Customers seeking to interconnect and net meter must submit an interconnection agreement to a utility 45 days prior to interconnection. Utilities must use a PSC-approved standard interconnection agreement for interconnected facilities.

Customers must pay for "interconnection costs," defined as "the reasonable costs of connection, switching, metering, transmission, distribution, safety provisions and administrative costs incurred by the electric utility directly related to the installation and maintenance of the physical facilities necessary to permit interconnected operations with a net-metering facility, to the extent the costs are in excess of the corresponding costs which the electric utility would have incurred if it had not engaged in interconnected operations, but instead generated an equivalent amount of electric energy itself or purchased an equivalent amount of electric energy or capacity from other sources." Furthermore, following notice and opportunity for public comment, the PSC may authorize a utility to assess customer-generators "a greater fee or customer charge, of any type, if the electric utility's direct costs of interconnection and administration of net metering outweigh the distribution system, environmental and public-policy benefits of allocating the costs among the electric utility's entire customer base."

Additional Resources:

* The PSC regulates investor-owned utilities and electric cooperatives in Louisiana; it does not regulate municipal-owned utilities, and its rules do not apply to municipal utilities. Municipal utilities must develop their own programs based on the statute.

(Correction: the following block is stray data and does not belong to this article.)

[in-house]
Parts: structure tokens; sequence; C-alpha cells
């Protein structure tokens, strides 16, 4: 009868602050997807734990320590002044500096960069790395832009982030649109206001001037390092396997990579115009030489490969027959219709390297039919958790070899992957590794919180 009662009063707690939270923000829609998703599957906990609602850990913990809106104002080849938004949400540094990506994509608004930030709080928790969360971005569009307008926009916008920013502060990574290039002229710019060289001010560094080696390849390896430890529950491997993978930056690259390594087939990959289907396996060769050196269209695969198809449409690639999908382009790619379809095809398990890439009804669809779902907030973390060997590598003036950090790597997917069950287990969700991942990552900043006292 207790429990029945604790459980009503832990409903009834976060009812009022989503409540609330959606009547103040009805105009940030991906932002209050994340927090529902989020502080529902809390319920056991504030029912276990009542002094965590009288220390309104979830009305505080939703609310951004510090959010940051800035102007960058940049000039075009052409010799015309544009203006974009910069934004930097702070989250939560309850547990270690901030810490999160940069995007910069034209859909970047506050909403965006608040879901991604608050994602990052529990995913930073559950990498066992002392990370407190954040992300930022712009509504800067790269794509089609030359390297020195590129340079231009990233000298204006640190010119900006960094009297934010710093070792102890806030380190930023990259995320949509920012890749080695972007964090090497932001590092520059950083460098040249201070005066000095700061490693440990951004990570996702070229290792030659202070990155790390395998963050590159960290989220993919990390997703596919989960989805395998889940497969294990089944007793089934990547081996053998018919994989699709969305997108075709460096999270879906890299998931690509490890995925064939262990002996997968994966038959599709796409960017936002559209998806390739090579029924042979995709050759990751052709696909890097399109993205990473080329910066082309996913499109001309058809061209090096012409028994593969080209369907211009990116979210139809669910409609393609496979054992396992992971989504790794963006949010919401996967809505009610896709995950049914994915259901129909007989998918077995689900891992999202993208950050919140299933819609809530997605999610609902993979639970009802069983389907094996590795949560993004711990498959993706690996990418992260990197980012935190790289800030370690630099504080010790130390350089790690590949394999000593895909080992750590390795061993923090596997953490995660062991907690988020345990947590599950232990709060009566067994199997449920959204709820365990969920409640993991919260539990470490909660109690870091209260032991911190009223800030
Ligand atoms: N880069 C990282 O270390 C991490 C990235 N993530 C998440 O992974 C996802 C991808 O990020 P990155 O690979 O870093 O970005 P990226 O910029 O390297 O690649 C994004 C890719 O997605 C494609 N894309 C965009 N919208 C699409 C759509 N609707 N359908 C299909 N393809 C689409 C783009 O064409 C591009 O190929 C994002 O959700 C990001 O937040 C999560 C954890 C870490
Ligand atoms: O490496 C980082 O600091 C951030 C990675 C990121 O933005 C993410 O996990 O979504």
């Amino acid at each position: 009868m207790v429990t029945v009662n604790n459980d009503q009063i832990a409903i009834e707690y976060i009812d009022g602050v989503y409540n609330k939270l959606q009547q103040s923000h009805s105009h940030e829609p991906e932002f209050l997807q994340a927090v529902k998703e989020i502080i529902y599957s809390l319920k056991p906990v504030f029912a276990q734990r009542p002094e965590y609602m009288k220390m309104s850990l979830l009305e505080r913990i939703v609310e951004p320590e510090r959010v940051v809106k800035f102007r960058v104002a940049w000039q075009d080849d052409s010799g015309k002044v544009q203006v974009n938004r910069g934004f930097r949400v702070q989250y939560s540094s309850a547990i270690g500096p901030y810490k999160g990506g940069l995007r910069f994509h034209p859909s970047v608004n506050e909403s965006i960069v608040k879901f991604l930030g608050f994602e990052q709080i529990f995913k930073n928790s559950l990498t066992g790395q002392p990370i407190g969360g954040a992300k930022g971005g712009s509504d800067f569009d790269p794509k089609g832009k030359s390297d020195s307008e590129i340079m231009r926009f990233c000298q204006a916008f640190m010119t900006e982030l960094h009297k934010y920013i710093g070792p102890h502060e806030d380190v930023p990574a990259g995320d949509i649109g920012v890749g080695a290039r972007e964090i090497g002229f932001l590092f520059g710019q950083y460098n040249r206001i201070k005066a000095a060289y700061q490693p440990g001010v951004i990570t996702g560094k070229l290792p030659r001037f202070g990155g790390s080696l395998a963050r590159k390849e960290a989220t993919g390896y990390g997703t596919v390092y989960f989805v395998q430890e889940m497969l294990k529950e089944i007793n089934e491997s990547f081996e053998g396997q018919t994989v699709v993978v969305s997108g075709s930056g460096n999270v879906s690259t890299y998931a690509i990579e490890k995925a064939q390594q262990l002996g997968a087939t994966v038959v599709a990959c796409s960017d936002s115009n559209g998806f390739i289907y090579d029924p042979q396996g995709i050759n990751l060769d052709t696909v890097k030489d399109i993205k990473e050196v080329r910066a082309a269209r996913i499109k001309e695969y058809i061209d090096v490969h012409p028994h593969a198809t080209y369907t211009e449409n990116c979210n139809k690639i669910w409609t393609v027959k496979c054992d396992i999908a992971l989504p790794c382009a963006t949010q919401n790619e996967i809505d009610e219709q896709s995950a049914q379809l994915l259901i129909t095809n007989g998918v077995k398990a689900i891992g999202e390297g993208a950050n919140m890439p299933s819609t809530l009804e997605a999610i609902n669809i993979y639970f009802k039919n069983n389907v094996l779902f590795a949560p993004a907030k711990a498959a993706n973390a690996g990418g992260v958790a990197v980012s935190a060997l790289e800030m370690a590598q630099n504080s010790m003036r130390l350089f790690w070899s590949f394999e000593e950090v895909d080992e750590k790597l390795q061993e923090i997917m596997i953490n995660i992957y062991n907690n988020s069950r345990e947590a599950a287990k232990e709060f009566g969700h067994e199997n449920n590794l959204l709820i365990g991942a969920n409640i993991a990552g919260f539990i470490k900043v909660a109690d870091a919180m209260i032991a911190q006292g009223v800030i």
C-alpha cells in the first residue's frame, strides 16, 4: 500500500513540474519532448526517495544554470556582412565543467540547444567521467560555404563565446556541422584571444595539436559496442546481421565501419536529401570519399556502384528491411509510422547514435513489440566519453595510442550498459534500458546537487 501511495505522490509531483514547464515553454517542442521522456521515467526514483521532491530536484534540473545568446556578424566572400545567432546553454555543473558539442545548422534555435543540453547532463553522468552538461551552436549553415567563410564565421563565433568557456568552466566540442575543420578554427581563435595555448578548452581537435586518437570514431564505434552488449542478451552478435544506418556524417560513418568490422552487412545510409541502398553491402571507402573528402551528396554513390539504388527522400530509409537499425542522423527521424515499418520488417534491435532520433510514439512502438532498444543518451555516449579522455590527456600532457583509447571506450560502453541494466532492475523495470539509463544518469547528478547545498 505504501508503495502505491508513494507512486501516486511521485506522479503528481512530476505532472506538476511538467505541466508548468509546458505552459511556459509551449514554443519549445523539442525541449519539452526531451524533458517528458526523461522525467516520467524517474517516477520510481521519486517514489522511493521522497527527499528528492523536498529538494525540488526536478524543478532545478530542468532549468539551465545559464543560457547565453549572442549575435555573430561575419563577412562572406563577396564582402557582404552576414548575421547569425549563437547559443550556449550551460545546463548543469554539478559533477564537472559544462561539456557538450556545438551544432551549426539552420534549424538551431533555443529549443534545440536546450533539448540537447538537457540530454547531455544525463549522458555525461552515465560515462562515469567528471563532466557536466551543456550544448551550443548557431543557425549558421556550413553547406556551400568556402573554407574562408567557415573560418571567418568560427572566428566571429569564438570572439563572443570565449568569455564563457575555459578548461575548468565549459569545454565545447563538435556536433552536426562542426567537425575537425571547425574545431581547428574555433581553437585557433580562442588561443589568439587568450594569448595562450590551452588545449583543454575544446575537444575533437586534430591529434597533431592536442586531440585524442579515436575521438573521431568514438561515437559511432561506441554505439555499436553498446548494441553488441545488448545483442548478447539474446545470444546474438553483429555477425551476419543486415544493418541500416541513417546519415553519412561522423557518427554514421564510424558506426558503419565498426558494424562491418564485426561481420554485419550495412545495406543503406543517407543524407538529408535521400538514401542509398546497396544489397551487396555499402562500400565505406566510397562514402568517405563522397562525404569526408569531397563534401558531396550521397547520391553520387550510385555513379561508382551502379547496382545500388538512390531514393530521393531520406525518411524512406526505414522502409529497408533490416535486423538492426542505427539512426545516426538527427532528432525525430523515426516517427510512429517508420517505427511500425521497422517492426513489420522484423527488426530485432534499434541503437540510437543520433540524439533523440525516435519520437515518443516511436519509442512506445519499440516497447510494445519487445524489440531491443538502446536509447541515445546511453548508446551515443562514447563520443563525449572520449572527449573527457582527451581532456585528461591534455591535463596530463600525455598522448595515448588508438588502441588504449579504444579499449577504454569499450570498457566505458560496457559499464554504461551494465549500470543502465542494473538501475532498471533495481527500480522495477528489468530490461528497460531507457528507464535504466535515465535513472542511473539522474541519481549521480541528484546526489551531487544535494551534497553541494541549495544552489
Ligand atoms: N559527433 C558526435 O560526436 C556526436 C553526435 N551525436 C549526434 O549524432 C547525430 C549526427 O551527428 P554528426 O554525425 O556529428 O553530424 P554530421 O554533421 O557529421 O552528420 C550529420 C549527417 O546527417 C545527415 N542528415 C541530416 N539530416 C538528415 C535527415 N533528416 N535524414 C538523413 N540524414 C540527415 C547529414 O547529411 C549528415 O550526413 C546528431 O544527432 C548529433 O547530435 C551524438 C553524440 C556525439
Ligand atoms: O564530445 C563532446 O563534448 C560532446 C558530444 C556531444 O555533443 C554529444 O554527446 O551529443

Public Information
Louisiana Public Service Commission
Galvez Building, 12th Floor
602 North Fifth Street
Post Office Box 91154
Baton Rouge, LA 70821-9154
Phone: (225) 342-4404
Fax: (225) 342-2831
Web Site:
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Disclaimer: The information presented on the DSIRE web site provides an unofficial overview of financial incentives and other policies. It does not constitute professional tax advice or other professional financial guidance, and it should not be used as the only source of information when making purchasing decisions, investment decisions or tax decisions, or when executing other binding agreements. Please refer to the individual contact provided below each summary to verify that a specific financial incentive or other policy applies to your project.

While the DSIRE staff strives to provide the best information possible, the DSIRE staff, the N.C. Solar Center, N.C. State University and the Interstate Renewable Energy Council, Inc. make no representations or warranties, either express or implied, concerning the accuracy, completeness, reliability or suitability of the information. The DSIRE staff, the N.C. Solar Center, N.C. State University and the Interstate Renewable Energy Council, Inc. disclaim all liability of any kind arising out of your use or misuse of the information contained or referenced on DSIRE Web pages.